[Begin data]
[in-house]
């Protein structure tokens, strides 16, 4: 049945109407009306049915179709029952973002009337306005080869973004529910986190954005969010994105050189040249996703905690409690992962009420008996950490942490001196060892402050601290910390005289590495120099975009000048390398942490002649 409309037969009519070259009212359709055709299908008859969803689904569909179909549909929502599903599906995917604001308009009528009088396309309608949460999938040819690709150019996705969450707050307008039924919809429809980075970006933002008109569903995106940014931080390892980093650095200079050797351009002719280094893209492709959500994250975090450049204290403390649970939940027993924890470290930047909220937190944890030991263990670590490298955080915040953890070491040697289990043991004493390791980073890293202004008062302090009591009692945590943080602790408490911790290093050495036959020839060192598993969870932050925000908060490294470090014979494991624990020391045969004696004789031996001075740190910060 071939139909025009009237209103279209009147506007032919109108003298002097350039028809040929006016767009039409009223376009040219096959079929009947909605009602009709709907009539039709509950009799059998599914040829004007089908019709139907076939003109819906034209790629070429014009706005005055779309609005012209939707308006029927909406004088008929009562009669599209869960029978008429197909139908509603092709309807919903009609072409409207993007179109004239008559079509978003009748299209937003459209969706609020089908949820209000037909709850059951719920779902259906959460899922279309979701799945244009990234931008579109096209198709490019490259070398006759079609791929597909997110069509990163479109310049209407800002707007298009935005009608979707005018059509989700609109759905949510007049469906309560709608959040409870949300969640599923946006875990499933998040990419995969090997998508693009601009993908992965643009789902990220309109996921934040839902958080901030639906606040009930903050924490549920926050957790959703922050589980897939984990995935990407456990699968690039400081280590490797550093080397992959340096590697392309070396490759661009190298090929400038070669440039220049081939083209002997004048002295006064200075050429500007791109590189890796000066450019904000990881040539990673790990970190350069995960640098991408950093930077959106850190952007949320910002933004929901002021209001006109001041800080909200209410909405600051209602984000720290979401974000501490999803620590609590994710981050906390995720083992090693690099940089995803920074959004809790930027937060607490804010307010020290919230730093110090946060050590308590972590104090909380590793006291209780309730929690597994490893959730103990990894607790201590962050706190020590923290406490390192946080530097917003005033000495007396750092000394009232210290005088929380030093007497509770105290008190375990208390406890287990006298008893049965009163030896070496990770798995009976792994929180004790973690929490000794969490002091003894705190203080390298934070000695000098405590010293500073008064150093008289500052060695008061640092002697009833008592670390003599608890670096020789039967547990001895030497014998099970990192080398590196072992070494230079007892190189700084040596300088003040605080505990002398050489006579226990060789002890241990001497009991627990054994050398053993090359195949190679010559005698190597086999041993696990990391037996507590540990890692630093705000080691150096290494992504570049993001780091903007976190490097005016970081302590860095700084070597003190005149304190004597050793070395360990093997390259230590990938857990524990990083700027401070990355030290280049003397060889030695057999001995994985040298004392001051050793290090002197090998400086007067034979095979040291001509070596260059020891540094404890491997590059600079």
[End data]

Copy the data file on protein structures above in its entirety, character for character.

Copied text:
[in-house]
């Protein structure tokens, strides 16, 4: 049945109407009306049915179709029952973002009337306005080869973004529910986190954005969010994105050189040249996703905690409690992962009420008996950490942490001196060892402050601290910390005289590495120099975009000048390398942490002649 409309037969009519070259009212359709055709299908008859969803689904569909179909549909929502599903599906995917604001308009009528009088396309309608949460999938040819690709150019996705969450707050307008039924919809429809980075970006933002008109569903995106940014931080390892980093650095200079050797351009002719280094893209492709959500994250975090450049204290403390649970939940027993924890470290930047909220937190944890030991263990670590490298955080915040953890070491040697289990043991004493390791980073890293202004008062302090009591009692945590943080602790408490911790290093050495036959020839060192598993969870932050925000908060490294470090014979494991624990020391045969004696004789031996001075740190910060 071939139909025009009237209103279209009147506007032919109108003298002097350039028809040929006016767009039409009223376009040219096959079929009947909605009602009709709907009539039709509950009799059998599914040829004007089908019709139907076939003109819906034209790629070429014009706005005055779309609005012209939707308006029927909406004088008929009562009669599209869960029978008429197909139908509603092709309807919903009609072409409207993007179109004239008559079509978003009748299209937003459209969706609020089908949820209000037909709850059951719920779902259906959460899922279309979701799945244009990234931008579109096209198709490019490259070398006759079609791929597909997110069509990163479109310049209407800002707007298009935005009608979707005018059509989700609109759905949510007049469906309560709608959040409870949300969640599923946006875990499933998040990419995969090997998508693009601009993908992965643009789902990220309109996921934040839902958080901030639906606040009930903050924490549920926050957790959703922050589980897939984990995935990407456990699968690039400081280590490797550093080397992959340096590697392309070396490759661009190298090929400038070669440039220049081939083209002997004048002295006064200075050429500007791109590189890796000066450019904000990881040539990673790990970190350069995960640098991408950093930077959106850190952007949320910002933004929901002021209001006109001041800080909200209410909405600051209602984000720290979401974000501490999803620590609590994710981050906390995720083992090693690099940089995803920074959004809790930027937060607490804010307010020290919230730093110090946060050590308590972590104090909380590793006291209780309730929690597994490893959730103990990894607790201590962050706190020590923290406490390192946080530097917003005033000495007396750092000394009232210290005088929380030093007497509770105290008190375990208390406890287990006298008893049965009163030896070496990770798995009976792994929180004790973690929490000794969490002091003894705190203080390298934070000695000098405590010293500073008064150093008289500052060695008061640092002697009833008592670390003599608890670096020789039967547990001895030497014998099970990192080398590196072992070494230079007892190189700084040596300088003040605080505990002398050489006579226990060789002890241990001497009991627990054994050398053993090359195949190679010559005698190597086999041993696990990391037996507590540990890692630093705000080691150096290494992504570049993001780091903007976190490097005016970081302590860095700084070597003190005149304190004597050793070395360990093997390259230590990938857990524990990083700027401070990355030290280049003397060889030695057999001995994985040298004392001051050793290090002197090998400086007067034979095979040291001509070596260059020891540094404890491997590059600079």